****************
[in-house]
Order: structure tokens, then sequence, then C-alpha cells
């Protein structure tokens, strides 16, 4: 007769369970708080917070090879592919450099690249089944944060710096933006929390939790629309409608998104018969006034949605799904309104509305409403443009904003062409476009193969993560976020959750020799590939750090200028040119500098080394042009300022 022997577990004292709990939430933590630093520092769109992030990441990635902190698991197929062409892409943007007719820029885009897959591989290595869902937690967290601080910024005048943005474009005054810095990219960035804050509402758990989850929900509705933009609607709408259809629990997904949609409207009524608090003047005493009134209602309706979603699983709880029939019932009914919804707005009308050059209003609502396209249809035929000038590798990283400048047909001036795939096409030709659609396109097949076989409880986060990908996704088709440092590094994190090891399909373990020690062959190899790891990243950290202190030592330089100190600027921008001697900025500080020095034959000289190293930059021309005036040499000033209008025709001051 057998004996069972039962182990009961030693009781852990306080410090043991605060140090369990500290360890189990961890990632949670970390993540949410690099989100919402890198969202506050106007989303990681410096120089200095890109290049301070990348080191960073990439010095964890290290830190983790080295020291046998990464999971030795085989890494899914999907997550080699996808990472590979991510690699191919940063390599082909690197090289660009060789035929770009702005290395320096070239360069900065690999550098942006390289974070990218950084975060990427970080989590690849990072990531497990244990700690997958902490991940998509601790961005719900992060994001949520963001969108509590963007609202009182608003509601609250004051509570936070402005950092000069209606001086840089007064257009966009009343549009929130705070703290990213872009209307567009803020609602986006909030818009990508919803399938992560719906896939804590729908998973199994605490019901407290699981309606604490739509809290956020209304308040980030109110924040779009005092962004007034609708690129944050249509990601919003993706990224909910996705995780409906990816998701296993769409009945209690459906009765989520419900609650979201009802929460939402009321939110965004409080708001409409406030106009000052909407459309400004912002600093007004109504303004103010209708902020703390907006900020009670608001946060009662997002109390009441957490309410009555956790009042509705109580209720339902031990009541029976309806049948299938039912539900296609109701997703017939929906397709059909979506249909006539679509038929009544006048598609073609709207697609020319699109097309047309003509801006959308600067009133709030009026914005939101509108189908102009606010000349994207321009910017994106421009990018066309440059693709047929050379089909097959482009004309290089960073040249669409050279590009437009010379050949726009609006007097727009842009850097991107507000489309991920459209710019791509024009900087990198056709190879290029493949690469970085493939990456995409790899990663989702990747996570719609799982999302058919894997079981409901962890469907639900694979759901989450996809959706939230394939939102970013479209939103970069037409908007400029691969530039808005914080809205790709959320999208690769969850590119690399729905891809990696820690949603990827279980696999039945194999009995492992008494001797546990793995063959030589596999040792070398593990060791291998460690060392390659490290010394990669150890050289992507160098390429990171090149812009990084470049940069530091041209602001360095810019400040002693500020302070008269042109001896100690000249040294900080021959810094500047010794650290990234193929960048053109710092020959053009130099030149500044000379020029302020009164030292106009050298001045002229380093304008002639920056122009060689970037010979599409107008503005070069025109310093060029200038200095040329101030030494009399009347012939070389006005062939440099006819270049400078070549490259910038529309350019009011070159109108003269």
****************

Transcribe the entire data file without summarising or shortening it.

[in-house]
Order: structure tokens, then sequence, then C-alpha cells
């Protein structure tokens, strides 16, 4: 007769369970708080917070090879592919450099690249089944944060710096933006929390939790629309409608998104018969006034949605799904309104509305409403443009904003062409476009193969993560976020959750020799590939750090200028040119500098080394042009300022 022997577990004292709990939430933590630093520092769109992030990441990635902190698991197929062409892409943007007719820029885009897959591989290595869902937690967290601080910024005048943005474009005054810095990219960035804050509402758990989850929900509705933009609607709408259809629990997904949609409207009524608090003047005493009134209602309706979603699983709880029939019932009914919804707005009308050059209003609502396209249809035929000038590798990283400048047909001036795939096409030709659609396109097949076989409880986060990908996704088709440092590094994190090891399909373990020690062959190899790891990243950290202190030592330089100190600027921008001697900025500080020095034959000289190293930059021309005036040499000033209008025709001051 057998004996069972039962182990009961030693009781852990306080410090043991605060140090369990500290360890189990961890990632949670970390993540949410690099989100919402890198969202506050106007989303990681410096120089200095890109290049301070990348080191960073990439010095964890290290830190983790080295020291046998990464999971030795085989890494899914999907997550080699996808990472590979991510690699191919940063390599082909690197090289660009060789035929770009702005290395320096070239360069900065690999550098942006390289974070990218950084975060990427970080989590690849990072990531497990244990700690997958902490991940998509601790961005719900992060994001949520963001969108509590963007609202009182608003509601609250004051509570936070402005950092000069209606001086840089007064257009966009009343549009929130705070703290990213872009209307567009803020609602986006909030818009990508919803399938992560719906896939804590729908998973199994605490019901407290699981309606604490739509809290956020209304308040980030109110924040779009005092962004007034609708690129944050249509990601919003993706990224909910996705995780409906990816998701296993769409009945209690459906009765989520419900609650979201009802929460939402009321939110965004409080708001409409406030106009000052909407459309400004912002600093007004109504303004103010209708902020703390907006900020009670608001946060009662997002109390009441957490309410009555956790009042509705109580209720339902031990009541029976309806049948299938039912539900296609109701997703017939929906397709059909979506249909006539679509038929009544006048598609073609709207697609020319699109097309047309003509801006959308600067009133709030009026914005939101509108189908102009606010000349994207321009910017994106421009990018066309440059693709047929050379089909097959482009004309290089960073040249669409050279590009437009010379050949726009609006007097727009842009850097991107507000489309991920459209710019791509024009900087990198056709190879290029493949690469970085493939990456995409790899990663989702990747996570719609799982999302058919894997079981409901962890469907639900694979759901989450996809959706939230394939939102970013479209939103970069037409908007400029691969530039808005914080809205790709959320999208690769969850590119690399729905891809990696820690949603990827279980696999039945194999009995492992008494001797546990793995063959030589596999040792070398593990060791291998460690060392390659490290010394990669150890050289992507160098390429990171090149812009990084470049940069530091041209602001360095810019400040002693500020302070008269042109001896100690000249040294900080021959810094500047010794650290990234193929960048053109710092020959053009130099030149500044000379020029302020009164030292106009050298001045002229380093304008002639920056122009060689970037010979599409107008503005070069025109310093060029200038200095040329101030030494009399009347012939070389006005062939440099006819270049400078070549490259910038529309350019009011070159109108003269």